The Ninth Circuit appeals court today turned down copyright troll Righthaven’s last ditch effort to salvage its failed business model, upholding the federal district court’s decision to dismiss its bogus copyright case on the grounds that it never actually held the copyrights it was suing under.

In one of the two cases decided together, EFF represents Tad DiBiase, a criminal justice blogger who provides resources for difficult-to-prosecute "no body" murder cases. Righthaven sued DiBiase in 2010 based on a news article that DiBiase posted to his blog. Instead of paying them off, DiBiase fought back with the help of EFF and its co-counsel at Wilson, Sonsini, Goodrich and Rosati, and helped drive Righthaven out of business.

The leading issue on appeal was whether a newspaper could transfer the right to sue for copyright infringement to a copyright troll, while retaining all other rights in the newspaper articles. (audio of argument) Under the Copyright Act, only the "owner of an exclusive right under a copyright is entitled ... to institute an action for any infringement of that particular right committed while he or she is the owner of it." 

Righthaven attempted to get around this rule by drafting a document that pretended to transfer copyrights even as a secret agreement between Righthaven and Stephens Media, the newspaper publisher, ensured that Stephens retained all of the rights to exploit the news articles. As the Ninth Circuit noted, citing a story about Abraham Lincoln: “we conclude that merely calling someone a copyright owner does not make it so.”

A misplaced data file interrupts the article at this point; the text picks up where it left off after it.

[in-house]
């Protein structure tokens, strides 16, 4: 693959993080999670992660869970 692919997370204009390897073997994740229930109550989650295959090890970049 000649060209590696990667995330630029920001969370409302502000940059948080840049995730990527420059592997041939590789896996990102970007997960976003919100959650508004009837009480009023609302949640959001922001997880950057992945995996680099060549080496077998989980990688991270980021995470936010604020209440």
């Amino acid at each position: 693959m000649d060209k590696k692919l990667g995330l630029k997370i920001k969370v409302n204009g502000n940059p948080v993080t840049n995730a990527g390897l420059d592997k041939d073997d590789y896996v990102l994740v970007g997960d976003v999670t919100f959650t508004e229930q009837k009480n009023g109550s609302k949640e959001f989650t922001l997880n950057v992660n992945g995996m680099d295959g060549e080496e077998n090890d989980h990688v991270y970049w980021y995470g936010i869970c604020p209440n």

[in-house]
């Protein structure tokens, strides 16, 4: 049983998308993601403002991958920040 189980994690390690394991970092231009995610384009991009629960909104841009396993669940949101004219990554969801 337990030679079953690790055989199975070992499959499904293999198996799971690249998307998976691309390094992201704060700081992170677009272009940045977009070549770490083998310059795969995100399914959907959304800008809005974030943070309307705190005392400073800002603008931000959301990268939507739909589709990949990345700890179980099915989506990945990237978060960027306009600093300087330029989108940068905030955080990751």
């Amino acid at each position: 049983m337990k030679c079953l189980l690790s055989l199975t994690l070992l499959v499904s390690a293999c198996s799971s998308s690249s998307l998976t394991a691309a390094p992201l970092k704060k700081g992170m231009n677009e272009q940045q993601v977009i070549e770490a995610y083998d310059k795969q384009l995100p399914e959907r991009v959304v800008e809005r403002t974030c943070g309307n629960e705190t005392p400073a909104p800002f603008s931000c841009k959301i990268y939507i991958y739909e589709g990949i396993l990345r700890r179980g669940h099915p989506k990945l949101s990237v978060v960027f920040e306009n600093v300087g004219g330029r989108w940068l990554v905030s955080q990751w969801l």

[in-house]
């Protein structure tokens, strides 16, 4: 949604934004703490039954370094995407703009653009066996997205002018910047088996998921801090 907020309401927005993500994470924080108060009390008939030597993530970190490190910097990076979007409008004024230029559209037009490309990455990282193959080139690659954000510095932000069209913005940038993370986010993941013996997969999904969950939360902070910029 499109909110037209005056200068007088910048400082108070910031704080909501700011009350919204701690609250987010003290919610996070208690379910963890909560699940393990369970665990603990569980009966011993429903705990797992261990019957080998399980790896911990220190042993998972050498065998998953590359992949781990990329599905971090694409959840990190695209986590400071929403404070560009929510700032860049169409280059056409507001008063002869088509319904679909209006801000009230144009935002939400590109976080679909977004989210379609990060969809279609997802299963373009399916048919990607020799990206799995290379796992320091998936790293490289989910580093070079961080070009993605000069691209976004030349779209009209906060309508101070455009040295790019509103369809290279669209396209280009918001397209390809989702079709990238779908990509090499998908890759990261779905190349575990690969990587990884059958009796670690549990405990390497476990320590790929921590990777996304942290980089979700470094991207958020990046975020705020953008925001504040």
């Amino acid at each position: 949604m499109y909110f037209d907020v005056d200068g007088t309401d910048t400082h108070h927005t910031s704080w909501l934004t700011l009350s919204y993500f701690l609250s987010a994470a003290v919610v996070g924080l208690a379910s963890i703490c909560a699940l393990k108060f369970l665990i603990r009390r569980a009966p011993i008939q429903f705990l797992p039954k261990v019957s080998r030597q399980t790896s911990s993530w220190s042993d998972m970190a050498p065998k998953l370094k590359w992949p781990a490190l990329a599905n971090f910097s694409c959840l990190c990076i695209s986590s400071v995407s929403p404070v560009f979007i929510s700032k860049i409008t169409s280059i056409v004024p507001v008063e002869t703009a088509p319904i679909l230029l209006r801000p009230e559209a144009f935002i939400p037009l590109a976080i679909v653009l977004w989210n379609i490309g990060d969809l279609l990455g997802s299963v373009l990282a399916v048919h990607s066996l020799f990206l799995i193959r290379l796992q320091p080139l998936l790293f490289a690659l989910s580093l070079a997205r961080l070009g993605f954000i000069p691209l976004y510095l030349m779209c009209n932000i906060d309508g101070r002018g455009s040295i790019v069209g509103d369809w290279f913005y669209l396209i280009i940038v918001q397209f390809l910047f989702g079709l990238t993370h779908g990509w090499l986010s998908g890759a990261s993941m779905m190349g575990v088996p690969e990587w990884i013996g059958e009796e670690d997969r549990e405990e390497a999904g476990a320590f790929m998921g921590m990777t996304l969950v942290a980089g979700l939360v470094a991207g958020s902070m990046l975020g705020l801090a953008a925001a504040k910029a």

Nor was the Ninth Circuit impressed by Righthaven’s argument that the court should implement its intent, even if the contract drafting was not up to snuff.  “The problem is not that the district court did not read the contract in accordance with the parties’ intent; the problem is that what the parties intended was invalid under the Copyright Act.” Finally, the Court rejected a desperate attempt by Righthaven to retroactively revise their contract after it started to lose in the courts.

With that, the court affirmed the lower court decisions tossing Righthaven’s cases.  Since it had found that the Righthaven had no legal standing, it also vacated the decision in the companion case, Righthaven v. Hoehn, that had found fair use as an alternative grounds on which Righthaven lost. 

The troll problem continues to persist, especially porn trolls, but today’s decision effectively ends one pernicious species by establishing that copyright owners cannot sell the right to sue to attorneys looking to make a quick buck off the back of bloggers, while otherwise doing business as usual.  

In the appeal, Righthaven was represented by a new attorney, Erik Syverson of Miller Barondess. Righthaven's CEO and founder, Steven A. Gibson is now an attorney with Dickinson Wright. EFF, Colleen Bal and Evan Stern from the law firm of Wilson Sonsini Goodrich & Rosati, and Las Vegas attorney Chad Bowers represent Mr. DiBiase. The appeal was consolidated with Righthaven v. Hoehn. Mr. Hoehn is represented by Marc Randazza and Jay DeVoy of the Randazza Legal Group.